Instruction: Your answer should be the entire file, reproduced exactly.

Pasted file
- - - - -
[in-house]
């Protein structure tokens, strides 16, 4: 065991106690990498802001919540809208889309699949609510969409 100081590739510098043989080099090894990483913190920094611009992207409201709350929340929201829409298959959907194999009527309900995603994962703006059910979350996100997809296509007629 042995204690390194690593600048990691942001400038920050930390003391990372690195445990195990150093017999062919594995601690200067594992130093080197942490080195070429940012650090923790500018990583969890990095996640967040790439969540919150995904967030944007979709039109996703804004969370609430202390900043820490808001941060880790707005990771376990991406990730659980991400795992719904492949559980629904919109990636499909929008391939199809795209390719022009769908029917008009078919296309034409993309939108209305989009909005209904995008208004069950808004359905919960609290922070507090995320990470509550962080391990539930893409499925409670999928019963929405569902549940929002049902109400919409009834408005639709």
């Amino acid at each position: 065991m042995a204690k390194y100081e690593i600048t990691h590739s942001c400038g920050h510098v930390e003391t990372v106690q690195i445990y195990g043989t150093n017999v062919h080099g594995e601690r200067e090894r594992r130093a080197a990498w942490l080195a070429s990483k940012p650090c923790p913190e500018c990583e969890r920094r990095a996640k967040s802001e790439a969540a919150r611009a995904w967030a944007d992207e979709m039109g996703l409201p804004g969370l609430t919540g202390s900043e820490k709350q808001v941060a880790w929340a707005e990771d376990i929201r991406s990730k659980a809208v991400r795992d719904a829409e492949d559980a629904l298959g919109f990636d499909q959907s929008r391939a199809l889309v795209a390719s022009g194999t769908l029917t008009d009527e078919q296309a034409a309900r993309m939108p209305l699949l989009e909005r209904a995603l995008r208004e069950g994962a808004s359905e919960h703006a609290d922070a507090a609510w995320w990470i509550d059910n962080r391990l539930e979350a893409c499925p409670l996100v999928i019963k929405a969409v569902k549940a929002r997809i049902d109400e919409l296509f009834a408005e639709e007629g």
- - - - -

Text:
[in-house]
């Protein structure tokens, strides 16, 4: 065991106690990498802001919540809208889309699949609510969409 100081590739510098043989080099090894990483913190920094611009992207409201709350929340929201829409298959959907194999009527309900995603994962703006059910979350996100997809296509007629 042995204690390194690593600048990691942001400038920050930390003391990372690195445990195990150093017999062919594995601690200067594992130093080197942490080195070429940012650090923790500018990583969890990095996640967040790439969540919150995904967030944007979709039109996703804004969370609430202390900043820490808001941060880790707005990771376990991406990730659980991400795992719904492949559980629904919109990636499909929008391939199809795209390719022009769908029917008009078919296309034409993309939108209305989009909005209904995008208004069950808004359905919960609290922070507090995320990470509550962080391990539930893409499925409670999928019963929405569902549940929002049902109400919409009834408005639709």
């Amino acid at each position: 065991m042995a204690k390194y100081e690593i600048t990691h590739s942001c400038g920050h510098v930390e003391t990372v106690q690195i445990y195990g043989t150093n017999v062919h080099g594995e601690r200067e090894r594992r130093a080197a990498w942490l080195a070429s990483k940012p650090c923790p913190e500018c990583e969890r920094r990095a996640k967040s802001e790439a969540a919150r611009a995904w967030a944007d992207e979709m039109g996703l409201p804004g969370l609430t919540g202390s900043e820490k709350q808001v941060a880790w929340a707005e990771d376990i929201r991406s990730k659980a809208v991400r795992d719904a829409e492949d559980a629904l298959g919109f990636d499909q959907s929008r391939a199809l889309v795209a390719s022009g194999t769908l029917t008009d009527e078919q296309a034409a309900r993309m939108p209305l699949l989009e909005r209904a995603l995008r208004e069950g994962a808004s359905e919960h703006a609290d922070a507090a609510w995320w990470i509550d059910n962080r391990l539930e979350a893409c499925p409670l996100v999928i019963k929405a969409v569902k549940a929002r997809i049902d109400e919409l296509f009834a408005e639709e007629g």